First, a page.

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Judging the accuracy of multicultural historical fiction

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Article in a professional journal.


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Article in a professional journal.

2 review for Judging the accuracy of multicultural historical fiction

  1. 5 out of 5

    Bonnie_bam

    Read, Sylvia. Judging the accuracy of multicultural historical fiction: Guidelines for teachers. The Dragon Lode. Pages 13-19. Vol. 25, No. 2. Spring 2007. This article sought to educate educators about how to judge the accuracy of multicultural fiction. The author does this in two ways. First, she shows the reader how she judges the accuracy of multicultural fiction using two different books as examples. Next, she lays out the groundrules for teachers. The first book she reviews is Ann Rinaldi's, Read, Sylvia. Judging the accuracy of multicultural historical fiction: Guidelines for teachers. The Dragon Lode. Pages 13-19. Vol. 25, No. 2. Spring 2007. This article sought to educate educators about how to judge the accuracy of multicultural fiction. The author does this in two ways. First, she shows the reader how she judges the accuracy of multicultural fiction using two different books as examples. Next, she lays out the groundrules for teachers. The first book she reviews is Ann Rinaldi's, My Heart is on the Ground: The Diary of Nannie Little Rose. This is a book about a Lakota Sioux girl who goes away to a boarding school and gets "Americanized". At first the book seems charming and most teachers would agree to use it in class. Rinaldi also claims to have done research on this topic. It seems trustworthy. Then Read uses a clever tactic called, "Amazon.com reader reviews" to get the truth from readers who share the culture of the main character of the book. It turns out that there are inaccuracies and the readers are offended. The same thing happens with the next book Read reviews. All seems well until she checks the amazon.com reader reviews. The suggestions Read gives to teachers is to read the book's notes, looking for evidence that the book's author has done research on the topic, then check for criticisms of the book on amazon.com. Next, Read suggests that teachers go to websites that critique books about specific cultures, by those specific cultures, and then reading books actually written by members of the book's character's culture. This article had helpful advice for selecting books dealing with multicultural issues. It was particularly eye-opening to see the actual reader reviews and the "this is how it really was" stories they share. The reader/expert reviews reminded me of the discussion my group had about the book, Rules. Mariana's friend, an AI teacher, hated it because, as an expert, she could pick out so many inaccuracies. It makes sense, though, that when a topic is dear and personal to you, that you would take extreme notice of what people say or write about it, especially if they try to pass it off with any authority.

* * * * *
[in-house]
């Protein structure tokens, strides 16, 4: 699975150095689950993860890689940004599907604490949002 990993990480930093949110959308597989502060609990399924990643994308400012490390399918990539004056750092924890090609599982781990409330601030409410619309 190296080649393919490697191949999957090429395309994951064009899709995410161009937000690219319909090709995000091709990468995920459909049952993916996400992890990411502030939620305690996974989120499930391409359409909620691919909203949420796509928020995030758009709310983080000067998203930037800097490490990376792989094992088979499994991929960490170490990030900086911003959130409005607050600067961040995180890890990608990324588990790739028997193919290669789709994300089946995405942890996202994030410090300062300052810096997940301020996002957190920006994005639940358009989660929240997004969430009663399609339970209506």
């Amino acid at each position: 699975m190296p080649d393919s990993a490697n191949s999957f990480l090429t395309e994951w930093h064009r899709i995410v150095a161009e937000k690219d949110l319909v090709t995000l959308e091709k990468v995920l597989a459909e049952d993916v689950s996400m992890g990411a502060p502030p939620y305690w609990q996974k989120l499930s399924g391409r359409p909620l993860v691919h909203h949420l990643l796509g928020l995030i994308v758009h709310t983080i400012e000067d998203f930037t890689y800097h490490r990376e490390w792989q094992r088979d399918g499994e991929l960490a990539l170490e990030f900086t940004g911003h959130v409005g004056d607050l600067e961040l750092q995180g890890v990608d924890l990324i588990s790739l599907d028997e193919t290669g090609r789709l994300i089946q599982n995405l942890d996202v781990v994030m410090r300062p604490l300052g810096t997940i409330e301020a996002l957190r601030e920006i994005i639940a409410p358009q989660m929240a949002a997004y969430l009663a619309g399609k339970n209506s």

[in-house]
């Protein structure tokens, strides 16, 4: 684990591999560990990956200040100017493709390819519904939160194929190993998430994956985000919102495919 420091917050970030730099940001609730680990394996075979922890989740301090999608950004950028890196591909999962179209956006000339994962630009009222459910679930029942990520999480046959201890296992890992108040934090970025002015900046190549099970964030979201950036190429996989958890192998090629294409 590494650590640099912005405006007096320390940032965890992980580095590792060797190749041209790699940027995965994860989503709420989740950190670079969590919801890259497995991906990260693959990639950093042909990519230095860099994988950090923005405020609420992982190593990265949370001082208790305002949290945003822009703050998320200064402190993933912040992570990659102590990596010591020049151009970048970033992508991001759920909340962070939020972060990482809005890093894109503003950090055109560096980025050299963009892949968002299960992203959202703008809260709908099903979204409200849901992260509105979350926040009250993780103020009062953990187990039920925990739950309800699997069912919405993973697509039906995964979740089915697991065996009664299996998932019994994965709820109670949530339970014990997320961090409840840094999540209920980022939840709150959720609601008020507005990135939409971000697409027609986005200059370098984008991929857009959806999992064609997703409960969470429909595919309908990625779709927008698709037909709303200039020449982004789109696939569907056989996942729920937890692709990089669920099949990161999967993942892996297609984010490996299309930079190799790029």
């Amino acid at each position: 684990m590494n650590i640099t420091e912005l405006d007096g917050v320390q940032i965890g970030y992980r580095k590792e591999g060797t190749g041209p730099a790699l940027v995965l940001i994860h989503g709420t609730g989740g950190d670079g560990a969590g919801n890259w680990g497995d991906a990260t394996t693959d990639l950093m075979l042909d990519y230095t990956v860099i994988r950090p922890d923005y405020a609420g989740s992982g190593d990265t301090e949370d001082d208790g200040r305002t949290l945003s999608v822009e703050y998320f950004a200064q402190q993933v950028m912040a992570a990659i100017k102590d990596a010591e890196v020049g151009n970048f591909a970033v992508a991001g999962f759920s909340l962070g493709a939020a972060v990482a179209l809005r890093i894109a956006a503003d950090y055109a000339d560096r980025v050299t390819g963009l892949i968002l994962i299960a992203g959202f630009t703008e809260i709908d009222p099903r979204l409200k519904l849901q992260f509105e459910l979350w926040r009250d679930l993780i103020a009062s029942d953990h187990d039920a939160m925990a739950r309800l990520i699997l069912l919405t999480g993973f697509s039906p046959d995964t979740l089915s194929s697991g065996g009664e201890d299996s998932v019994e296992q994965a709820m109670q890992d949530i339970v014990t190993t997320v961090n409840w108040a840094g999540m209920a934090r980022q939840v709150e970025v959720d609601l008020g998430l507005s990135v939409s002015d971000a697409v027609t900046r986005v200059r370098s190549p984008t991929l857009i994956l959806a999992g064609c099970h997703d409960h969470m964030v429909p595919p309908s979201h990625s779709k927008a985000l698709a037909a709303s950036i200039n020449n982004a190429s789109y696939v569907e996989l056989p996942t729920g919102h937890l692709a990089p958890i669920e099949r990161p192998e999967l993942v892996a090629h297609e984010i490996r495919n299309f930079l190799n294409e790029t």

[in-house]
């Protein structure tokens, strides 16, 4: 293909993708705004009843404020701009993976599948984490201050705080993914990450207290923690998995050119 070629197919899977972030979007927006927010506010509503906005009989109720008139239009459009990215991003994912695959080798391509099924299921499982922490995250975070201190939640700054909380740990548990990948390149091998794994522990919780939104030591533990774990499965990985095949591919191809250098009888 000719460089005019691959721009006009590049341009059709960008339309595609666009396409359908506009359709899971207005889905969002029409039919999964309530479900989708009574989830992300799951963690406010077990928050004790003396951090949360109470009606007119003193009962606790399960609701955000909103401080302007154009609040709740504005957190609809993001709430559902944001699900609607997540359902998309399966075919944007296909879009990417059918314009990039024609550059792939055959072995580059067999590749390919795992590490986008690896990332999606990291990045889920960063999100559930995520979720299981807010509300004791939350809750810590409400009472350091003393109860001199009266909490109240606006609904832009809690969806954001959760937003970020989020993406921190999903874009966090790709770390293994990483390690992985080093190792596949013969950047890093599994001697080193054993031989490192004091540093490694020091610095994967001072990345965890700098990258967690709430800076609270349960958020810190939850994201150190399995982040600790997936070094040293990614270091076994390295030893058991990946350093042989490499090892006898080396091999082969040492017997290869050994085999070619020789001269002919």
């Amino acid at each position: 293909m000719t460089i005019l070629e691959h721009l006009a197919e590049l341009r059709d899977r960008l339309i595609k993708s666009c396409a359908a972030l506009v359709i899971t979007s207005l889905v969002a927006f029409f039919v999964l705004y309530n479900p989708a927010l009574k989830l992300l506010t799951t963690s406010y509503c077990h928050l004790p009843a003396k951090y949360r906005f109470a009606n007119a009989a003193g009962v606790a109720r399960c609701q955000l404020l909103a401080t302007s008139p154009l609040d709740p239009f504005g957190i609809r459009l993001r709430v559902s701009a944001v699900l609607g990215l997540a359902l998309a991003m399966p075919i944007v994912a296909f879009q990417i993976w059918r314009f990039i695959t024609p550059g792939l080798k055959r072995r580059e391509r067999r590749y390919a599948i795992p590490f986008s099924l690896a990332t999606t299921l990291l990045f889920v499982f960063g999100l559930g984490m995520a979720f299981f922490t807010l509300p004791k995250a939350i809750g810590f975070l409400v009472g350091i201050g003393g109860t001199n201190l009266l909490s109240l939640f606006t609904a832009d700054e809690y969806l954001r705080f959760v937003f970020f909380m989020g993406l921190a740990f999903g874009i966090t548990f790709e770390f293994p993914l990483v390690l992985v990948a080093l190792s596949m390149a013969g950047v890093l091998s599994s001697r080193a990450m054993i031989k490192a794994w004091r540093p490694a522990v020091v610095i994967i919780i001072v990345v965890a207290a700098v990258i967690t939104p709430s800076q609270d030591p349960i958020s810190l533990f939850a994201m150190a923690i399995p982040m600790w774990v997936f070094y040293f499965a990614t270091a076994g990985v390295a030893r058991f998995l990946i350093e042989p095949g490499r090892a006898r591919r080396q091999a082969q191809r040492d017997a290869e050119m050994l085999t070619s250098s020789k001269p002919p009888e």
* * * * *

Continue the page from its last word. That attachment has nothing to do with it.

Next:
2. 5 out of 5

    Cynthia

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